Babies already understand grammar

small child

Babies have a good grasp of grammar early on. (Photo: FatCamera / istock)

It doesn’t work without grammar: when we speak, we don’t just string the words together arbitrarily. Instead, every language follows very specific systematic rules. Some of these grammatical principles apparently already master babies. As experiments suggest, children as young as eight months old can distinguish between so-called function words and content words. They seem to know intuitively that, for example, individual articles and conjunctions appear more often than content words – and in which order the two word categories are used in their mother tongue.

The speed at which children learn languages ​​is a constant astonishment for parents and language researchers. They quickly save new words and recognize grammatical rules that link them together in a sentence. A basic skill is the distinction between so-called function words and content words. Unlike nouns, verbs and adjectives, functional words have no lexical, but only a grammatical meaning – for example, articles or conjunctions. Surprisingly, babies can distinguish function words from content words, as studies suggest. They obviously also know at which position in the sentence these words are normally located. For example, function words in German, English and French usually precede content words.

“Recognizing functional words is an important first step for children on the way to grammatical understanding of their mother tongue,” explains Caterina Marino from the University of Paris Descartes and her colleagues. But based on which characteristics do babies distinguish these word categories at all? A common hypothesis assumes that, in addition to the length, the relative frequency of the words also plays a role: Individual function words such as “that” or “they” appear frequently in most languages ​​because there are fewer of these words than content words. The researchers have now examined whether this assumption is correct with 175 eight-month-old babies with French as their mother tongue.

Test with fantasy language

For the study, the young subjects were first played recordings of a fantasy language. Certain words appeared much more often than others – as is typical for function words. The sequence of function and content words corresponded to the grammar of their mother tongue. After this learning phase, there were various tests in which the children heard new sentences in the art language. Among other things, sentences were presented to them in which the order of function and content words was the same as in French. The other half of the sentences, on the other hand, was in the “wrong” order. How would the babies react? The scientists documented this on the basis of the gaze duration. Together with the audio recordings, the babies saw pictures on a screen. The length of time they looked at what they heard served as a crucial indication: a longer gaze meant a preference for this grammatical construction.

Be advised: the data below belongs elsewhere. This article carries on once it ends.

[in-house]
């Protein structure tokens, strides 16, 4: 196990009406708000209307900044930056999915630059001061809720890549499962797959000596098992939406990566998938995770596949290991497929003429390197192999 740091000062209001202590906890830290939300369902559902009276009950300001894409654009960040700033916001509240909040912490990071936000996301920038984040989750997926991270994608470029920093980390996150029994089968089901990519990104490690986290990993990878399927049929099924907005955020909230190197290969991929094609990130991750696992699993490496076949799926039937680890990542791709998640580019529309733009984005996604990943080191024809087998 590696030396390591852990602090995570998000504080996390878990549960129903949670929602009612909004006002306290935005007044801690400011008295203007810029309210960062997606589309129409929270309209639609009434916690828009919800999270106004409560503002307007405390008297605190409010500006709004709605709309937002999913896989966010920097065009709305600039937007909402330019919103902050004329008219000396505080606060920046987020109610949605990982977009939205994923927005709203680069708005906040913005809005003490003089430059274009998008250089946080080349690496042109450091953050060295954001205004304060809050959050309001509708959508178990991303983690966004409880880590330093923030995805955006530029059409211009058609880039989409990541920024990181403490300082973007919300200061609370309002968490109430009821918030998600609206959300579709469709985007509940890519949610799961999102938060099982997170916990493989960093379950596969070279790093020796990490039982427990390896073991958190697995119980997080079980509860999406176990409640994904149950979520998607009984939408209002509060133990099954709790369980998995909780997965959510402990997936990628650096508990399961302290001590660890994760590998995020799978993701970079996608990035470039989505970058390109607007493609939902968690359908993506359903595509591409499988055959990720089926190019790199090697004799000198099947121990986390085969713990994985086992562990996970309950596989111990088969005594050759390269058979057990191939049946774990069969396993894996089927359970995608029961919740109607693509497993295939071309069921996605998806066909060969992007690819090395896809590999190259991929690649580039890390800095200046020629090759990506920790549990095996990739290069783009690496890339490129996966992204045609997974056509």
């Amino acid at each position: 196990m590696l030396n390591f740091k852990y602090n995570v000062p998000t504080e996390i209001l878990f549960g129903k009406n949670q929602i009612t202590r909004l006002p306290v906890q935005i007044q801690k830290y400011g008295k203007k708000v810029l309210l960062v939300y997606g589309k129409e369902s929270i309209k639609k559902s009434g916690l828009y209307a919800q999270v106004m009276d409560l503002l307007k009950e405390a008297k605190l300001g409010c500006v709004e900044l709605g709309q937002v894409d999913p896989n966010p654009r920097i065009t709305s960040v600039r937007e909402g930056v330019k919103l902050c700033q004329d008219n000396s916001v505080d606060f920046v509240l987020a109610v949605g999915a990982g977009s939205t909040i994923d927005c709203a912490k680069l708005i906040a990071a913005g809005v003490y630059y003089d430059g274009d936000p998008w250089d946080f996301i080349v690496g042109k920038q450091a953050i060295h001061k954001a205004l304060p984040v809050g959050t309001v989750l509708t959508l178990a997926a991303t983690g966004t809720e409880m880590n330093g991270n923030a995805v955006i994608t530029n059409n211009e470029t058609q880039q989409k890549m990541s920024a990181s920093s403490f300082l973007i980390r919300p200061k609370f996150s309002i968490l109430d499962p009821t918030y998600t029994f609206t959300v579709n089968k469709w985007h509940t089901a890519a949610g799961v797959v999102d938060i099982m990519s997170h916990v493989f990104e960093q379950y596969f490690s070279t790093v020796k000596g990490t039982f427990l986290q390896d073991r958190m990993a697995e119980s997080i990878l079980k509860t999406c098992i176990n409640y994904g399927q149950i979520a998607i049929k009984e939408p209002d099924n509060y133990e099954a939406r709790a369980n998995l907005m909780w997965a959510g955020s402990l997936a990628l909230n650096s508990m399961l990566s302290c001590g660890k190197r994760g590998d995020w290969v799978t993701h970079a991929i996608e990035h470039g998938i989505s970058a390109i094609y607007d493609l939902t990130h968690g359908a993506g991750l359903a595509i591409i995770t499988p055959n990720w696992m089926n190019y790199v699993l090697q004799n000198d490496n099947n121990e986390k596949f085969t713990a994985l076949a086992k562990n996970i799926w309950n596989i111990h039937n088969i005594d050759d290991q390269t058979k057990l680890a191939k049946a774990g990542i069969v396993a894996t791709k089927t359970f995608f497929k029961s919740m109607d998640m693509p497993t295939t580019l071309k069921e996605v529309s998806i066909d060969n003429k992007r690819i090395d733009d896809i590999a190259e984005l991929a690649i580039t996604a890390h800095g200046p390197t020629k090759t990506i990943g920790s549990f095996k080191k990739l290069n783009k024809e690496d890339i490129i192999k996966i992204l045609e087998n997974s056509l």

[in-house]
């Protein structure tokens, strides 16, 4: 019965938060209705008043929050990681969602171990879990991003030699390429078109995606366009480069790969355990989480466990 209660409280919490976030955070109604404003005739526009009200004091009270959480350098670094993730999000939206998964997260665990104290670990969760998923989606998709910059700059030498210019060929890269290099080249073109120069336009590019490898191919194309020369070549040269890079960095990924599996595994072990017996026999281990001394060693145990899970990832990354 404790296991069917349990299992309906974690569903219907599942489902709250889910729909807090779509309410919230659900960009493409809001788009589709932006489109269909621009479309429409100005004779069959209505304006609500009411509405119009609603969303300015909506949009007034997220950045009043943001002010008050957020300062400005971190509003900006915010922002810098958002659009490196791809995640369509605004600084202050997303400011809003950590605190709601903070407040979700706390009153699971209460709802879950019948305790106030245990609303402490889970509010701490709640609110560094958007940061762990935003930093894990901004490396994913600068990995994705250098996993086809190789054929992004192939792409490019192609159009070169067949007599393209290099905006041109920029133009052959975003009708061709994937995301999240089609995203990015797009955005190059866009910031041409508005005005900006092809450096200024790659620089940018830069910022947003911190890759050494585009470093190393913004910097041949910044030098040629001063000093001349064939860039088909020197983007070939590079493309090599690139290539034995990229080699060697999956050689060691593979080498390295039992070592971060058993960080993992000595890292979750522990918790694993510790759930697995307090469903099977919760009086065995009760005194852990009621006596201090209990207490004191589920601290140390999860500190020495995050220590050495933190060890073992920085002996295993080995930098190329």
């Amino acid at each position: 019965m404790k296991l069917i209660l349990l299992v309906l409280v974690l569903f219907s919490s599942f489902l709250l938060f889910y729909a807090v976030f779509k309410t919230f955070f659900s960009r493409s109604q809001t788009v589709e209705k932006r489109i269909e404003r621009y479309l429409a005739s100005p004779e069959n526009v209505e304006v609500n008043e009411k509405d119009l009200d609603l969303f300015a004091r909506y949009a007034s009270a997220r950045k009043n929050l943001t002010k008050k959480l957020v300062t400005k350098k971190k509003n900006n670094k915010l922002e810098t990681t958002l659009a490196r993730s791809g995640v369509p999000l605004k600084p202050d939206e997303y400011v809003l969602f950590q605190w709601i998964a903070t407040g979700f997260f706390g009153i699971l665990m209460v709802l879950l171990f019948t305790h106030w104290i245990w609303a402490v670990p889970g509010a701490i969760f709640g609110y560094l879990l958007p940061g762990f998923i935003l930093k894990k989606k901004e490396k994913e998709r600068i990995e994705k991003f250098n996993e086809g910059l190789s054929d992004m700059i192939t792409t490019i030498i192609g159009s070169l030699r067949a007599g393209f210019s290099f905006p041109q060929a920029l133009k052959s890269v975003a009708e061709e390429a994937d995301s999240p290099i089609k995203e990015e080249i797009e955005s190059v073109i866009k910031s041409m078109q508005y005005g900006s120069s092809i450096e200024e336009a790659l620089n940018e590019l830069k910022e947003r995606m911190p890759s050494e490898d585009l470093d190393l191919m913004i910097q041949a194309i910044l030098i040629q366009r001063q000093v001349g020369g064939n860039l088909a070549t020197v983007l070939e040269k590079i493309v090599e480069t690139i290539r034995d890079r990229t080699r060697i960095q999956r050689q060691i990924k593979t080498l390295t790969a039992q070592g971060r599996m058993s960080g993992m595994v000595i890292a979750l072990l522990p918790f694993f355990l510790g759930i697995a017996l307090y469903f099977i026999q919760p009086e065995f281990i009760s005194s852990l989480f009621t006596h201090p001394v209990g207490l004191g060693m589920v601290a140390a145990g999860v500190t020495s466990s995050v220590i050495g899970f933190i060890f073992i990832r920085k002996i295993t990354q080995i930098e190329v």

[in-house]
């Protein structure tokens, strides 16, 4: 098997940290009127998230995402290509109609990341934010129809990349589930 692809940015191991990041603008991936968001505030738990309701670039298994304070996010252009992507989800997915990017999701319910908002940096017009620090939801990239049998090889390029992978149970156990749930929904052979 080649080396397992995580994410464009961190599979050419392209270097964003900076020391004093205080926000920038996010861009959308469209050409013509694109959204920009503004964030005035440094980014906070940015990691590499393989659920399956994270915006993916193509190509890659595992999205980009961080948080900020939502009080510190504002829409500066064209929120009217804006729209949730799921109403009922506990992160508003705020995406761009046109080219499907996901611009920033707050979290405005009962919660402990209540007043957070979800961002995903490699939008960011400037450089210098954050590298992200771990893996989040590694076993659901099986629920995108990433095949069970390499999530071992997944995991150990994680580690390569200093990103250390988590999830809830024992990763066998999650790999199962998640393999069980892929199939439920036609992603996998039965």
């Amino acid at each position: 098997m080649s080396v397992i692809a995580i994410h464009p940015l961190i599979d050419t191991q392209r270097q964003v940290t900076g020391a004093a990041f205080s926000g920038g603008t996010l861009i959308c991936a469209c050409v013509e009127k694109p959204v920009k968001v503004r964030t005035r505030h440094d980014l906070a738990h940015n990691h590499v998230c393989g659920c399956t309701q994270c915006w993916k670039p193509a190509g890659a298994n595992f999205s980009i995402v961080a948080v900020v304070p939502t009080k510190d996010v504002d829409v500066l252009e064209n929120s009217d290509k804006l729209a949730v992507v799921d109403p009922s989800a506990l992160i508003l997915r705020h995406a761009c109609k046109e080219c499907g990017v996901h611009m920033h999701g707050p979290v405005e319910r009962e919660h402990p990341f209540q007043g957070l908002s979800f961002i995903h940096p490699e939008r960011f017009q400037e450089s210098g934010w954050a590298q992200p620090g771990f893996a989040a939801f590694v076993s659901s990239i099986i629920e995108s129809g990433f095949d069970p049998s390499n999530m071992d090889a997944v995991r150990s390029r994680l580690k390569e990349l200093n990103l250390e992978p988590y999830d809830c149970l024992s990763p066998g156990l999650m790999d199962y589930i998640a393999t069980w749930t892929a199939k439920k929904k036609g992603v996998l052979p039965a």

In fact, it was confirmed that the babies looked longer when there were frequent words before the less frequent ones. This pattern corresponds to the typical order of function and content words in French, as Marino and her team emphasize: “This preference must come from the knowledge that the function word comes first in the mother tongue.” Further experiments also revealed that the children introduced new ones Words of content gave more interest than new function words – as if they seemed to know that there can only be a limited number of words in this category. “Content words form an open class – new terms such as iPad or Brexit are added to the lexicon every day. In the case of functional words, however, such extensions are not possible without fundamental changes in the language, ”the researchers explain.

Little grammar experts

All in all, the observations show that babies who are already eight months old have a rudimentary sense of the correct grammar. You obviously already understand that there are words with different functions in a sentence – some denote objects or people, while others structure the sentence and show connections. In addition, they already know that individual function words appear more often in their mother tongue than content words and that they are usually in front of them in the sentence. “We are providing the first proof that children use the word frequency as an indication to form lexical categories”, Marino and her colleagues state. This is also interesting because children initially only use content words when learning to speak: “Eat!”, “Doll!”, “Papa!”. “Functional words, on the other hand, are generally added later,” the researchers explain. Nevertheless, the current study suggests that the sense for these auxiliary words must already be available at this point.

“This suggests that children have basic grammatical knowledge before they start speaking or have a larger vocabulary,” the scientists concluded. Interestingly, the ability to categorize words based on their frequency is also known from animals like rats. According to the researchers, this could therefore be a general mechanism of the brain.

Source: Caterina Marino (University of Paris Descartes) et al., Current Biology, doi: 10.1016 / j.cub.2020.01.070

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